Determining Alimony in New Hampshire
Divorcing couples in New Hampshire often ask whether the issue of alimony should be addressed in their divorce. Put simply, alimony is financial support paid by one spouse to the other for living expenses and reasonable necessities after a divorce. In New Hampshire, alimony is governed by NH RSA 458:19. Regardless of whether one spouse seeks alimony or both are looking to waive past and present alimony (New Hampshire laws do not allow parties to waive future alimony), the issue should always be addressed and made a part of the Final Decree.
When Will the Court Order Alimony?In New Hampshire, the Court must make three findings before it will enter an alimony Order. The three criteria that must be met are the following:1) The party in need lacks sufficient income, property or both to provide for reasonable needs taking into account the lifestyle during the marriage;2) The party who will pay alimony is able to meet reasonable needs while paying the alimony, taking into account the lifestyle during his/her marriage; and3) The party in need is unable to be self-supporting through employment at a standard of living that meets reasonable needs.Essentially, the court must find that the spouse seeking alimony needs it, and the spouse paying alimony can afford to pay it. The concept of "reasonable needs" is prevalent in this determination. The party to a divorce must understand that reasonable need is not based on what is the "reasonable need" to a citizen of New Hampshire. Rather, reasonable need is established on a case by case basis, and is determined by the standard of living that was established during the marriage in question.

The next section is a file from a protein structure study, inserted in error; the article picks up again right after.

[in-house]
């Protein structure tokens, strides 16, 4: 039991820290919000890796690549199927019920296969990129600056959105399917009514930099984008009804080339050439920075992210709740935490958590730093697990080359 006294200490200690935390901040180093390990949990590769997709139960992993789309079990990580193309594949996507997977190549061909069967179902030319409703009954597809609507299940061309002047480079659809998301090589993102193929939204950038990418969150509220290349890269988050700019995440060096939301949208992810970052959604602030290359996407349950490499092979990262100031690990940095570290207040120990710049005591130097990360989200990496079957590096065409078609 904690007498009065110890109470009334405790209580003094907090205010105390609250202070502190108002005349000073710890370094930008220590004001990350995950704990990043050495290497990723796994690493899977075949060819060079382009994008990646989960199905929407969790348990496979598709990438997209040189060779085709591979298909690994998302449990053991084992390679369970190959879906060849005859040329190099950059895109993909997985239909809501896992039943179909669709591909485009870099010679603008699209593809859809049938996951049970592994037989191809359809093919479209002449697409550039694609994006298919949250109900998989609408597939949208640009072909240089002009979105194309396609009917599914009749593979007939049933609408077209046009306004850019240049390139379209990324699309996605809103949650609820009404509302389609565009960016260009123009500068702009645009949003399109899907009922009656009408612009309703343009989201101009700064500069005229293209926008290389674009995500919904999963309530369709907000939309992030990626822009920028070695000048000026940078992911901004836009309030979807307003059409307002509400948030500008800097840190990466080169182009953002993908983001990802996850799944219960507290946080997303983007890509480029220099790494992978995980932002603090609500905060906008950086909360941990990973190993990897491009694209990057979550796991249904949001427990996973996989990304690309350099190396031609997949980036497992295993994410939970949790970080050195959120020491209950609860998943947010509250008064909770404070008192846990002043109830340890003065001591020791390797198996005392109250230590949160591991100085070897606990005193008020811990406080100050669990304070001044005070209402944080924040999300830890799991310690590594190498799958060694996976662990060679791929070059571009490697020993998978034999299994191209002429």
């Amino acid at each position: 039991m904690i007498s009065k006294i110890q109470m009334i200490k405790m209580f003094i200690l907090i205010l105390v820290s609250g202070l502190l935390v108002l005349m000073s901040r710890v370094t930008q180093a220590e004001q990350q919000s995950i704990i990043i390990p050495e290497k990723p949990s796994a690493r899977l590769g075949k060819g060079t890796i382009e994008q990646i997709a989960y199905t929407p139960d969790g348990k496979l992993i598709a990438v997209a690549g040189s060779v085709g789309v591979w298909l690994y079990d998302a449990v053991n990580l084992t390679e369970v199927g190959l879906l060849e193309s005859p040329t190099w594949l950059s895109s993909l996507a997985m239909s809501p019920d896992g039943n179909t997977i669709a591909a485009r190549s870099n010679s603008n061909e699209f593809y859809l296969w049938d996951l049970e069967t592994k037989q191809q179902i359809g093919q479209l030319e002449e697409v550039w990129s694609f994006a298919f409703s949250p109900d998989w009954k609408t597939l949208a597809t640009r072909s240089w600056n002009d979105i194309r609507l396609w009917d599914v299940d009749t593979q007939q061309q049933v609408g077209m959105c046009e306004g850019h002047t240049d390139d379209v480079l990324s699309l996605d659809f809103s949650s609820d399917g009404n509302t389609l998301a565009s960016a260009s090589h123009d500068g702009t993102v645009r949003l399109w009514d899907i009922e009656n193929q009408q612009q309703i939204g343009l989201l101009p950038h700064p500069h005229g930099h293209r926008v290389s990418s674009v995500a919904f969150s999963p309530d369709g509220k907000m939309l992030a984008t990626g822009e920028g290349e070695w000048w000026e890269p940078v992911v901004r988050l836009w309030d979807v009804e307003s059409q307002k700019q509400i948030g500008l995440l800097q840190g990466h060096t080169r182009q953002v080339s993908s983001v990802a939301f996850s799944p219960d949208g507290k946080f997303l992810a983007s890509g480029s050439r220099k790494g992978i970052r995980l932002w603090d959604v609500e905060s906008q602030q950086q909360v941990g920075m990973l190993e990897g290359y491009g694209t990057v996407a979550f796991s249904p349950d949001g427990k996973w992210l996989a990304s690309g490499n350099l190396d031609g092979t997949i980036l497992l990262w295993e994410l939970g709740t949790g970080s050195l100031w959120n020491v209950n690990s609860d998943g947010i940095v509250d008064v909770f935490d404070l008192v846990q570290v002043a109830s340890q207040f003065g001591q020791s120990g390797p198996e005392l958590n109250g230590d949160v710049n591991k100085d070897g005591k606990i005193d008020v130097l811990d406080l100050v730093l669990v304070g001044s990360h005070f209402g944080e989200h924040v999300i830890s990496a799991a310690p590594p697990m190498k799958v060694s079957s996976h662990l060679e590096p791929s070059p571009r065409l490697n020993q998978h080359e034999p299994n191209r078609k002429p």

How is Alimony Determined?The alimony statute referenced above sets out specific factors that the court must consider when determining the amount of alimony to award. A Court will consider the following: o length of marriage;o the age, health, and social or economic status of each spouse;o each spouse's occupation;o the amount of income for each spouse;o the property awarded to each spouse in the divorce;o the vocational skills and employability of each spouse;o the estate, liabilities, and needs of each spouse;o each spouse's opportunity to acquire assets and earn income in the future;o the fault of either spouse in the divorce; ando the federal income tax consequences of the order.
Formula to Determine Amount?There is no mathematical formula to determine alimony. The judge has broad discretion in determining how long the alimony award will last and the amount of the alimony that must be paid. The Court must set forth specific reasons for granting or denying alimony.
Is it Fault Based?Regarding "fault," although generally inadmissible in a no fault divorce, evidence of fault may be admissible on the issue of alimony, at the discretion of the court. This means the court may factor in such things as adultery, extreme cruelty, habitual drunkenness, and abuse in determining an alimony award, even if the divorce is no fault.